Nothing Whatever to Grumble at (almost)

By and large, things are going extremely well.

Costume sketches are coming in for all three choruses and for the principal characters — and they look fantastic.  I hear the work on the set is moving along splendidly.  Lighting and other “visual effects” challenges are being resolved constantly.  The props list continues to grow in new and exciting ways — and the challenges therein are being enthusiastically accepted by our dynamic props duo.

Rehearsals are also clipping right along.  We remain on schedule in terms of staging new material, and are also finding some time for review along the way.  Last night we staged “Whene’er I Spoke Sarcastic Joke” (also known as “Nothing Whatever to Grumble at”).  It is a fairly simple staging. But it contains a lot of fun character work, and should provide a delightful contrast to the more serious songs which come before and after.

The not-so-positive news is that rehearsal conflicts continue to get in the way.  This is always an issue; and is an anticipated part of the process.  Cast members have jobs, classes, families, and other obligations — so they will certainly have conflicts with the rehearsal schedule.  However, with a cast this large (over 50) it means we seldom have everyone present for the staging rehearsals.  So, much time will inevitably be spent in reviewing and re-working the material after it has been set.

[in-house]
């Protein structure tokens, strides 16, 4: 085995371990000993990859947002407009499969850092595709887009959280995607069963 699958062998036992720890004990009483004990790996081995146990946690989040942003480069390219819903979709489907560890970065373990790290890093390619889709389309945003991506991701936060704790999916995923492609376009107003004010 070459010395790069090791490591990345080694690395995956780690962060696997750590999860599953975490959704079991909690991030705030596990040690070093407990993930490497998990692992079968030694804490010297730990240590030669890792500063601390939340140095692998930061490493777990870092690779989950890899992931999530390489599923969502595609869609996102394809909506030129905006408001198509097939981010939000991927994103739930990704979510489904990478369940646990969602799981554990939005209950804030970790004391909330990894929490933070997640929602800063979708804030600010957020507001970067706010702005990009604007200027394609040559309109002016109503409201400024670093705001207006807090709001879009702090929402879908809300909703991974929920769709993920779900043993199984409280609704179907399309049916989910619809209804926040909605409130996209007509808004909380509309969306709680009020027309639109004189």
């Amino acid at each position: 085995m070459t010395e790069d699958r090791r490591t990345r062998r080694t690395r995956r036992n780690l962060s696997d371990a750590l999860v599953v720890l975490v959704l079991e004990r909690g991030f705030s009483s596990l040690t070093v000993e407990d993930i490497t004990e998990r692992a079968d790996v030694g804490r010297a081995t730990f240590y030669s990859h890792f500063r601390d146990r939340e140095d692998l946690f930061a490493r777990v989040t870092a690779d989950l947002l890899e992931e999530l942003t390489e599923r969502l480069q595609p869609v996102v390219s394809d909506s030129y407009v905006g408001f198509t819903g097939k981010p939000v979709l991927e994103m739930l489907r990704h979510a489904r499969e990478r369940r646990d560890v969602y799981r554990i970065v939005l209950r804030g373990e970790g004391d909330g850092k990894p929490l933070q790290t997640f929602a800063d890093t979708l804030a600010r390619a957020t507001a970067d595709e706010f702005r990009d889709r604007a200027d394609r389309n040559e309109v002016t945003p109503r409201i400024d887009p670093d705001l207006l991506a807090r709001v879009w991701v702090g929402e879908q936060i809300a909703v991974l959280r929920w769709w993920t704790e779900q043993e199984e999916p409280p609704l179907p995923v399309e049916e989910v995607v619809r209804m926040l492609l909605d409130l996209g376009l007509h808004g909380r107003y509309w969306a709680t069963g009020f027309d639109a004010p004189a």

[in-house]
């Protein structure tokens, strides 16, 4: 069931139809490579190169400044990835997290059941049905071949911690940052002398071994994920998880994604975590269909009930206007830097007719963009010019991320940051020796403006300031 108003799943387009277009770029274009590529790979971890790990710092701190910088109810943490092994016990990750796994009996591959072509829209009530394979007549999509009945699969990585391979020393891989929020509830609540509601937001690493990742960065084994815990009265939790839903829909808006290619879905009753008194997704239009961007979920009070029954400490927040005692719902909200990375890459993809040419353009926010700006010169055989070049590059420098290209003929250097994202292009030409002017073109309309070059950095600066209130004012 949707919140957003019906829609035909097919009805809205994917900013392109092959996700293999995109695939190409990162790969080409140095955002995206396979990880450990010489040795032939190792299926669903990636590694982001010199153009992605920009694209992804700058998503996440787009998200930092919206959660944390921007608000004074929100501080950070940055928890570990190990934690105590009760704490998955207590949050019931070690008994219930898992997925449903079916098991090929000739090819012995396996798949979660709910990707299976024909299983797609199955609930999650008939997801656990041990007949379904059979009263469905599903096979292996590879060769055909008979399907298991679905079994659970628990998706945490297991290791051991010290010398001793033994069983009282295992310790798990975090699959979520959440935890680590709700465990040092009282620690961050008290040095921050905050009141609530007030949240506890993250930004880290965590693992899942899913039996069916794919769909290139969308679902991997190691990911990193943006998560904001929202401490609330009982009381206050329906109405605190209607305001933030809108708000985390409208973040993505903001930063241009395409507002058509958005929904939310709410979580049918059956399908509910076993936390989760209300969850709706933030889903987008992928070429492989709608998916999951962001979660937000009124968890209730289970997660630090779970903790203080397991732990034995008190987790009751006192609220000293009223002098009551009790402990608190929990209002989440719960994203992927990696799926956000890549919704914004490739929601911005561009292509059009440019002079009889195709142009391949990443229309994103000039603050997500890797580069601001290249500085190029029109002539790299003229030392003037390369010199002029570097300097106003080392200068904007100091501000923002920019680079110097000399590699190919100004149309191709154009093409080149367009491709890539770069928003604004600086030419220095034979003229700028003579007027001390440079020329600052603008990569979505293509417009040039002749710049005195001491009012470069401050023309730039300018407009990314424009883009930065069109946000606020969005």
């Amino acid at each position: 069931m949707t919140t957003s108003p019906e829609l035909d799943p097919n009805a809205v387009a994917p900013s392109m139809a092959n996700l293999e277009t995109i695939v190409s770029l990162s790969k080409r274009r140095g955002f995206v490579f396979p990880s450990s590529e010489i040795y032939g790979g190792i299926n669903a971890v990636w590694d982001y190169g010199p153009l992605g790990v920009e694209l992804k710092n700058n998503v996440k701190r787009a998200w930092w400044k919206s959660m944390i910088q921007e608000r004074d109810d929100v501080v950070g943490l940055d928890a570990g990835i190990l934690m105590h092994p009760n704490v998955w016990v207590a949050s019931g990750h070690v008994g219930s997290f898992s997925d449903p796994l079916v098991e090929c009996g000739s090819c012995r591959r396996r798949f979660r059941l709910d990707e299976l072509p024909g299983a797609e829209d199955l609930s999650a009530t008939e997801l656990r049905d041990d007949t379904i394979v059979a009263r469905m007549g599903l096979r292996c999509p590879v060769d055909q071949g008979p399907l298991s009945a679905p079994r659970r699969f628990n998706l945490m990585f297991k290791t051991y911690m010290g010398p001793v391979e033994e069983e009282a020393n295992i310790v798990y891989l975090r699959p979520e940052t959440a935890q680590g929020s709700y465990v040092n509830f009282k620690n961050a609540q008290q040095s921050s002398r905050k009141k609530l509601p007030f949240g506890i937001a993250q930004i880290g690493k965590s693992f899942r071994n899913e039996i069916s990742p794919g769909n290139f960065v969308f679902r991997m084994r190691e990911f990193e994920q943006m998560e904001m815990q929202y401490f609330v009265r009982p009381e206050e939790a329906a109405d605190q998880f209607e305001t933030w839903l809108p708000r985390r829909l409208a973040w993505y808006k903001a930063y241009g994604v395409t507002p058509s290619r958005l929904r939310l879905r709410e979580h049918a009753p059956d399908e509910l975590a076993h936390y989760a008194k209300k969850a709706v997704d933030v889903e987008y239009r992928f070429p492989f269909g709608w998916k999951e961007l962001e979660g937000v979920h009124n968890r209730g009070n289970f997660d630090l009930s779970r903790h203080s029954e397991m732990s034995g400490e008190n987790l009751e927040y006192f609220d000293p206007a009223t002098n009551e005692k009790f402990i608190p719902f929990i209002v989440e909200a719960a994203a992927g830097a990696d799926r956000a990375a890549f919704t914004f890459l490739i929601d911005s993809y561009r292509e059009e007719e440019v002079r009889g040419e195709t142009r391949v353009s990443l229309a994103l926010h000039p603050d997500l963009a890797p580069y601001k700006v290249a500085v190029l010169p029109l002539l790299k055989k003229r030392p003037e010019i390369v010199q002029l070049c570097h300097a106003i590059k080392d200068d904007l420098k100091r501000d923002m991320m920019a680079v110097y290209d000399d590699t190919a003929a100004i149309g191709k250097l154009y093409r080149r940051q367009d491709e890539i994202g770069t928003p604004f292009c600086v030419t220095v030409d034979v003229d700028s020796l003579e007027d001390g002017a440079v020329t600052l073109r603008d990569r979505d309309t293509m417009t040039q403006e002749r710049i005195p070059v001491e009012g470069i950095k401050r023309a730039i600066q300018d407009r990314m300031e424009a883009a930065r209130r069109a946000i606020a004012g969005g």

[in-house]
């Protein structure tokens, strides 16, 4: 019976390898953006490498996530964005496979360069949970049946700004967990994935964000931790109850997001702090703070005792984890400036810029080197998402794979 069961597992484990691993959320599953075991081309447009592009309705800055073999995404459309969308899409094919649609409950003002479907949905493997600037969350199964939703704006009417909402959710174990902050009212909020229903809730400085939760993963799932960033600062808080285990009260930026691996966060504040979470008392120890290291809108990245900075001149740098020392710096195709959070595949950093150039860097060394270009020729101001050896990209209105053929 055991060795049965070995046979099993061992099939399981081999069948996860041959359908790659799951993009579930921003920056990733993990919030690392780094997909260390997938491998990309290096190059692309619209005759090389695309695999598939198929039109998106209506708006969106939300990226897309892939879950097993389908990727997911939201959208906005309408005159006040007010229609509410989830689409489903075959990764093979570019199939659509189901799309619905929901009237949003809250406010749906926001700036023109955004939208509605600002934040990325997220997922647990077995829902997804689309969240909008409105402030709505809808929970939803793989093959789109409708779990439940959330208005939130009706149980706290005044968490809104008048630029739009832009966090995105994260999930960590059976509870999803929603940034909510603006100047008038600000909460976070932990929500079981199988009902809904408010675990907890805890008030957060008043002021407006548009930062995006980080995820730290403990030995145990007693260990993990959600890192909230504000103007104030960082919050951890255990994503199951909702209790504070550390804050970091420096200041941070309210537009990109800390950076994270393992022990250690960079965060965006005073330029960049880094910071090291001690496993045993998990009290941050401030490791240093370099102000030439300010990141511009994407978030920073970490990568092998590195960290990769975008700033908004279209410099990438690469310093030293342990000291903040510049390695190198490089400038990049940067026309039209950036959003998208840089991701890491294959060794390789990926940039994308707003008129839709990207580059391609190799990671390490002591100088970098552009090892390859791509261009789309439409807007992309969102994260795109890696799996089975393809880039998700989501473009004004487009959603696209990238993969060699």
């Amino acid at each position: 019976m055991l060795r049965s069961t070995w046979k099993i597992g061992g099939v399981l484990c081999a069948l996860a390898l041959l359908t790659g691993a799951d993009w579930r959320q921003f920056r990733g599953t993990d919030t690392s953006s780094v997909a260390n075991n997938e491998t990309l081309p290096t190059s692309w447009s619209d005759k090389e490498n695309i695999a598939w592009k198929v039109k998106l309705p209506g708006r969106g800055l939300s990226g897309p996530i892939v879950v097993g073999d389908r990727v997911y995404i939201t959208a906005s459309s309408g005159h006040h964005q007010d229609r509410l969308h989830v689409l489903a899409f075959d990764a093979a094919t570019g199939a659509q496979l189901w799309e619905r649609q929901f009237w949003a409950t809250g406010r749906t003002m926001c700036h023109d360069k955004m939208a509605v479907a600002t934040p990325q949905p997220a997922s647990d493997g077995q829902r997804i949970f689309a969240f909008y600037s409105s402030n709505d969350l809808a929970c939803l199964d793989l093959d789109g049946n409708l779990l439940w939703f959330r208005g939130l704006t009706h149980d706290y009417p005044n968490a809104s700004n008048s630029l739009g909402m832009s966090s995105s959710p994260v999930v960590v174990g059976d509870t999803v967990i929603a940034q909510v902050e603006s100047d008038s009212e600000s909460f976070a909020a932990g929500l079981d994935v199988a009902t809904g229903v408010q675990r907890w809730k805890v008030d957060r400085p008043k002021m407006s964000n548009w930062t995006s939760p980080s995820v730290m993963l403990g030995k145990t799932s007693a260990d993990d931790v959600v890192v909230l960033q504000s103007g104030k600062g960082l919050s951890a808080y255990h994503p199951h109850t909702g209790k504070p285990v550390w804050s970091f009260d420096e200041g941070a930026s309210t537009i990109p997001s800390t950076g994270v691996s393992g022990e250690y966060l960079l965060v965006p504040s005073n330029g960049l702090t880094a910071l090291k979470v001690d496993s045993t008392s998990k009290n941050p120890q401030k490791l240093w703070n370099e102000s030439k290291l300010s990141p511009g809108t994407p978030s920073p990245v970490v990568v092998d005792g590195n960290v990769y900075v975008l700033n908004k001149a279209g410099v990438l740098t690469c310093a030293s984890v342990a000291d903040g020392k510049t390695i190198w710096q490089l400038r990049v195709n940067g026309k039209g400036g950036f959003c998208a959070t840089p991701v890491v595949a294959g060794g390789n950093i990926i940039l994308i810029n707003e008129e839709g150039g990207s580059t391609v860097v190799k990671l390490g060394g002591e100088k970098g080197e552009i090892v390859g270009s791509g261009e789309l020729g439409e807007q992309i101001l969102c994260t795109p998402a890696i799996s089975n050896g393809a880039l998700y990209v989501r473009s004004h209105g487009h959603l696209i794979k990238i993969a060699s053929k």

On top of all the expected rehearsal conflicts are last-minute absences caused by illnesses, unforeseen schedule-changes, emergencies and such.  And also, quite frankly, those caused by forgetfulness, distraction, and a seeming lack of commitment to the project.

Nothing is more frustrating for me than arriving at a rehearsal only to find that actors are unexpectedly absent.  I’ve put in a lot of time planning for each rehearsal and must now rapidly re-think everything.  It also causes a less-than-ideal rehearsal for the actors who did show up.  They’ll have to learn choreography and/or staging while “imagining” the missing person is there; and will eventually have to go through additional remedial rehearsals while the missing actor(s) learn the material.

Unfortunately, if an actor misses multiple rehearsals we have to decide if they should remain in the cast.  It is a difficult decision.  And I much prefer for the actor to be honest and realistic enough to make the call themselves.

But if life were easy we’d all be done with it by now.

This week the producers and I had to let two actors go because of rehearsal conflicts and unexpected absences.  I’m not happy about it.  And I assume they are not happy about it.  But in fairness to the rest of the cast, and in the best interest of the production itself, it was a decision which had to be made.  I wish them both well and hope to work with them again some day under more favorable circumstances.

So: fantastic work from our technical/design team; fantastic work from the cast; an unpleasant decision has been made; and the show goes on.

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